Community Healthcare Partners to Hold Free, Confidential Memory Screenings November 19
As part of National Memory Screening Day—an annual initiative of the Alzheimer’s Foundation of America (AFA)—will offer free, confidential memory screenings on November 19. Attendees will receive a free screening and pick up free educational materials about memory concerns, dementia, caregiving and successful aging. Screenings will be held throughout the day at the following locations.
- Bayshore Home Care: St. Petersburg (727) 322 -2366
- Arden Courts of Largo (727) 559-8411
- Brain Fitness Centers: Clearwater (727) 608-7378
- Bayshore Home Care: Tampa (813) 207-0044
- Search for more locations
Qualified healthcare professionals will administer the memory screenings and provide educational materials about memory concerns, brain health and caregiving. The face-to-face screenings consist of a series of questions and tasks, and take five to 10 minutes to administer.
AFA suggests memory screenings for anyone concerned about memory loss or experiencing warning signs of dementia; whose family and friends have noticed changes in them; who believe they are at risk due to a family history of dementia; or who want to see how their memory is now and for future comparisons.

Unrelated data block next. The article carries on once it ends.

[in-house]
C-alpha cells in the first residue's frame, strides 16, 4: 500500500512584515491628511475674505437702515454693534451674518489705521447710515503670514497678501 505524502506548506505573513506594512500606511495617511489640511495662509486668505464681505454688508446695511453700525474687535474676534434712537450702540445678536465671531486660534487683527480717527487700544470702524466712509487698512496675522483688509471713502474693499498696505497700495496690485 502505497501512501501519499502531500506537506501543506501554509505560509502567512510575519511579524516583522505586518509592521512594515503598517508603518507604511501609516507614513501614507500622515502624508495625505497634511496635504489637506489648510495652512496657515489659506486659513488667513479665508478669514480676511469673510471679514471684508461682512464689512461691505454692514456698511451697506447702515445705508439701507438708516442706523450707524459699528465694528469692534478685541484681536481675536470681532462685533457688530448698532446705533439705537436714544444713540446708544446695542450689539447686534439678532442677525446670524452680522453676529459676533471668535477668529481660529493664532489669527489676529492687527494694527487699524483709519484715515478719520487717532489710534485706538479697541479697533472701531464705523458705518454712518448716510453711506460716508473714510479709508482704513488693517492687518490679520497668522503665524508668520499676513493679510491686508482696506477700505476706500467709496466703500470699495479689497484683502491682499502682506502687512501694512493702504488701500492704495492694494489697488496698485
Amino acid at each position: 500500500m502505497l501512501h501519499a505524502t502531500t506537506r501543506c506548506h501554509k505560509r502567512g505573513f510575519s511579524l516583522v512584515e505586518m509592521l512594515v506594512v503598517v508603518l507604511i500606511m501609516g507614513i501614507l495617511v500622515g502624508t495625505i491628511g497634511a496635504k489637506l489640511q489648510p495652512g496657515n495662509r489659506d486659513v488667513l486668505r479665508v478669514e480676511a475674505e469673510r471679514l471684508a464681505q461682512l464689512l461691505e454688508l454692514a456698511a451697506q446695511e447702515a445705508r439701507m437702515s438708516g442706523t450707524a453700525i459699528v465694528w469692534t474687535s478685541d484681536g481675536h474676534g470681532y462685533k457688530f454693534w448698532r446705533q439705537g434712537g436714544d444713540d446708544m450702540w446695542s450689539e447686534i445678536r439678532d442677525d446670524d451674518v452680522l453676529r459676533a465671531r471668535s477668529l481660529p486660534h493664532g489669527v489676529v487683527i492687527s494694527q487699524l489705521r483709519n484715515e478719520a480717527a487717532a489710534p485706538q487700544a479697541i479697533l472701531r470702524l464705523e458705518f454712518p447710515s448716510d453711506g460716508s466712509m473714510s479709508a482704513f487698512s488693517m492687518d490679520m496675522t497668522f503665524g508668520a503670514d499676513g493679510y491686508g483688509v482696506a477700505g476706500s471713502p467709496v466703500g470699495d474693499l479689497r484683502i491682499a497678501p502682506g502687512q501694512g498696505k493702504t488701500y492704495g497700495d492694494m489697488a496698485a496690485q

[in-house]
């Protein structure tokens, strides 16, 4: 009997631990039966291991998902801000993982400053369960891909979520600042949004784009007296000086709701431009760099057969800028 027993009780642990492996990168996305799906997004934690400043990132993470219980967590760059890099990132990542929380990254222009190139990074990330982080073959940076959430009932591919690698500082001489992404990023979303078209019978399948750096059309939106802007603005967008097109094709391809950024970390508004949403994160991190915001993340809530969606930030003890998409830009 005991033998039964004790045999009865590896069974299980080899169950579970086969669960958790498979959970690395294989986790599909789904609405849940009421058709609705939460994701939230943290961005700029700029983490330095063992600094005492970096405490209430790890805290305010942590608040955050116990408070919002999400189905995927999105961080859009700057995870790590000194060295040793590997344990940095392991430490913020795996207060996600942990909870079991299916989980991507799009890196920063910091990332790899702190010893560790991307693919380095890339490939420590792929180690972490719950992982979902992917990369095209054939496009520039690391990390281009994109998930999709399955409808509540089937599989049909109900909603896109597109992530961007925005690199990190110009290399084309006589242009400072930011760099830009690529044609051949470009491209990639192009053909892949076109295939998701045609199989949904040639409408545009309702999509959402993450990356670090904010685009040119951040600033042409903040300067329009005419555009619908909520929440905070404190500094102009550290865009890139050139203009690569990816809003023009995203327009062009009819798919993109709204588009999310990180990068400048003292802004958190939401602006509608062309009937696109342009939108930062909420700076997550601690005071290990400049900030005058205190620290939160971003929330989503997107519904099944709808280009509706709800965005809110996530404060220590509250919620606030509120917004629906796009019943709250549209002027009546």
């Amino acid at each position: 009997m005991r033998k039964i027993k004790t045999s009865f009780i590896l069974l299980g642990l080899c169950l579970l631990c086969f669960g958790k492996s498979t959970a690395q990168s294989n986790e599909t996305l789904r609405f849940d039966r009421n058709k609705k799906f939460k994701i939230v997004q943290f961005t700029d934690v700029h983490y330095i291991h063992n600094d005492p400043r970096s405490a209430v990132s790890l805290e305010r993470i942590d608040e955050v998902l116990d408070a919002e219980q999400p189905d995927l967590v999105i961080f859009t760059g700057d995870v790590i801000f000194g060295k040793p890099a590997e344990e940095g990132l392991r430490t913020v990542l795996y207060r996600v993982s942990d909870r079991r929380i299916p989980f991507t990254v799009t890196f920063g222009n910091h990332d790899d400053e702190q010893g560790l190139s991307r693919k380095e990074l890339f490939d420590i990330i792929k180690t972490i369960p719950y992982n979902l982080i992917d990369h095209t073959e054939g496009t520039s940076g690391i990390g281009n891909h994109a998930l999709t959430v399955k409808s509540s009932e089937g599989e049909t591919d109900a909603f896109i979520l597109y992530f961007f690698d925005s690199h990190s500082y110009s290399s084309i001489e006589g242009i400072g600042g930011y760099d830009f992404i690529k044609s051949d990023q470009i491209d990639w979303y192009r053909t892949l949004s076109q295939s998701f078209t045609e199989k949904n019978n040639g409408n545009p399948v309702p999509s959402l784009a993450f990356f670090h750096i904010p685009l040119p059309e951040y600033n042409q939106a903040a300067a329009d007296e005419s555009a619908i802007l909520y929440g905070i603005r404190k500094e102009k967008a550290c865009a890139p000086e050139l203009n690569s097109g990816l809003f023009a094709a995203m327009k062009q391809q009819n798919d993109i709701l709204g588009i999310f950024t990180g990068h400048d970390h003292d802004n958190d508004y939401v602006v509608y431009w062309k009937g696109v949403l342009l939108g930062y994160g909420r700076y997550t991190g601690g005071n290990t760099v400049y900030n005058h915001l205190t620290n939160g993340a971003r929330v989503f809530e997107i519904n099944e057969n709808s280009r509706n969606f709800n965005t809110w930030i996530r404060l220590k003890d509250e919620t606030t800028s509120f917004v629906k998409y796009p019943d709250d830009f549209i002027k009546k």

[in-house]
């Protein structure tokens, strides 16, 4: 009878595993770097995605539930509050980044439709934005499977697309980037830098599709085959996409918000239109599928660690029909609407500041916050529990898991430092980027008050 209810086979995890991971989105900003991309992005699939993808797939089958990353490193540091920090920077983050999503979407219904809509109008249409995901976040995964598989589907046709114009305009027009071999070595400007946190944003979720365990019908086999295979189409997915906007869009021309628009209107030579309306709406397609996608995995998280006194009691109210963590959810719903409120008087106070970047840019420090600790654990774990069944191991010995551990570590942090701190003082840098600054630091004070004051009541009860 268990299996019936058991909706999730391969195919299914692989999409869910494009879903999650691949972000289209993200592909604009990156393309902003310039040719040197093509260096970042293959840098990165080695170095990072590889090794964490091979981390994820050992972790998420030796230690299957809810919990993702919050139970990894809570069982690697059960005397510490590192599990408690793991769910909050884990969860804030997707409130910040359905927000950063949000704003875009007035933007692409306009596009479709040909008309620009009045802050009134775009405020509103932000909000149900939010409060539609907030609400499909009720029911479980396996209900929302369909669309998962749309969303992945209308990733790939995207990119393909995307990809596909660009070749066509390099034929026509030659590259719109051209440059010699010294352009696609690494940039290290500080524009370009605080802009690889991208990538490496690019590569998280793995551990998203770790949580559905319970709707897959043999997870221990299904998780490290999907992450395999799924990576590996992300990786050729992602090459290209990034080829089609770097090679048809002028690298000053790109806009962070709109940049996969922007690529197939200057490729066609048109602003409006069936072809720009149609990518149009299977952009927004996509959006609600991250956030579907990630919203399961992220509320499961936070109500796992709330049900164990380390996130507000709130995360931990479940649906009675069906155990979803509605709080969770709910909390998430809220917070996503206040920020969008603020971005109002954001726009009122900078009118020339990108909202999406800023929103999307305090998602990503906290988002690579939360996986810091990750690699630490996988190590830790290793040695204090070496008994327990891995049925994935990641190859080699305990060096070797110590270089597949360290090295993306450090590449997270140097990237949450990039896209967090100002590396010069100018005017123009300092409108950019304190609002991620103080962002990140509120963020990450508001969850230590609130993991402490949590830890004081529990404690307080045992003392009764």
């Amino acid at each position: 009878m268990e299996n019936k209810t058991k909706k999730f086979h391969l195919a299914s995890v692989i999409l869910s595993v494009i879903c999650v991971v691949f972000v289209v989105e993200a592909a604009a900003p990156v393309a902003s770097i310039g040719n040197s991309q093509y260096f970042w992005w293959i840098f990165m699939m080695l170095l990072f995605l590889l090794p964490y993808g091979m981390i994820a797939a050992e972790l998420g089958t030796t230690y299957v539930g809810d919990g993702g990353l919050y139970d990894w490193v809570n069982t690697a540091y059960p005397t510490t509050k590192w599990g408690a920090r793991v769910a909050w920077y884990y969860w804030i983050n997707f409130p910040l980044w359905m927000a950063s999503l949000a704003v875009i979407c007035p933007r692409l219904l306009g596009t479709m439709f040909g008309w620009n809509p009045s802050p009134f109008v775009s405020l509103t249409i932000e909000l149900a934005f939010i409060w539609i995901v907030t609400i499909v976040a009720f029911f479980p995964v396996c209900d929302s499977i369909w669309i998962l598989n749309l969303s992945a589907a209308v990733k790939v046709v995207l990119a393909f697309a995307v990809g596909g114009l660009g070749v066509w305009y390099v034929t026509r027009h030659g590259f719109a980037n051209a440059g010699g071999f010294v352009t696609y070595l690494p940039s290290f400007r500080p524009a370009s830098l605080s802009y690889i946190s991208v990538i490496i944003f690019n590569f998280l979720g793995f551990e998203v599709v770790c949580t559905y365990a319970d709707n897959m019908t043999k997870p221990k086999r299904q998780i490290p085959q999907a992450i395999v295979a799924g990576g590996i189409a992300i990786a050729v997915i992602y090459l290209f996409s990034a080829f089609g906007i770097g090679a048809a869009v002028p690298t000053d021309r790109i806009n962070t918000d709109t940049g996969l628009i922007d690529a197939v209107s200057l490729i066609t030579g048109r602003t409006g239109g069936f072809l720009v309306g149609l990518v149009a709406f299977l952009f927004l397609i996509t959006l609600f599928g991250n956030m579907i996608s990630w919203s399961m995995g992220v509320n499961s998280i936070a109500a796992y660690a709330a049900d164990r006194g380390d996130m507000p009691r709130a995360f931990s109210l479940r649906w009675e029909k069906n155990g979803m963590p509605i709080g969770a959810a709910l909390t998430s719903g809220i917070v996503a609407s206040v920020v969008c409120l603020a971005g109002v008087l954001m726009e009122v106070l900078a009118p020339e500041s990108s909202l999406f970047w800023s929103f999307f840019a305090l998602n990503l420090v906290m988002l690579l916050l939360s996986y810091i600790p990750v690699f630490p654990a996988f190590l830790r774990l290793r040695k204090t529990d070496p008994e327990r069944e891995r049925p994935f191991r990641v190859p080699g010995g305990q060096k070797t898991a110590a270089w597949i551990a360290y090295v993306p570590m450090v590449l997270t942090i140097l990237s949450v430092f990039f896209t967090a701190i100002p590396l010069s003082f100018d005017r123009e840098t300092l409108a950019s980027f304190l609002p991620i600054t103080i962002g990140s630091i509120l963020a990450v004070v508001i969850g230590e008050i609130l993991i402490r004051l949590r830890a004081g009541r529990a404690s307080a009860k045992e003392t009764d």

Screeners emphasize that results are not a diagnosis, and encourage individuals who score poorly as well as those who still have concerns to pursue a full medical examination.
Such screenings are becoming increasingly important as the number of Baby Boomers turning age 65—the at-risk age group for Alzheimer’s disease—continues to climb. The federal government’s historic “National Plan to Address Alzheimer’s Disease” urges a greater emphasis on both early diagnosis and education about Alzheimer’s disease and related dementias.
However, an AFA survey of 2010 National Memory Screening Day participants found that 92 percent of those polled had never been given a screening by their primary healthcare provider; and 83 percent who were worried about their memory had not discussed their concerns with a healthcare provider.
“Brain health should be on everyone’s radar screen, especially as you age. Memory screenings are a first but critical step toward finding out where you stand now and what additional steps you might need to take,” said Carol Steinberg, president of the Alzheimer’s Foundation of America.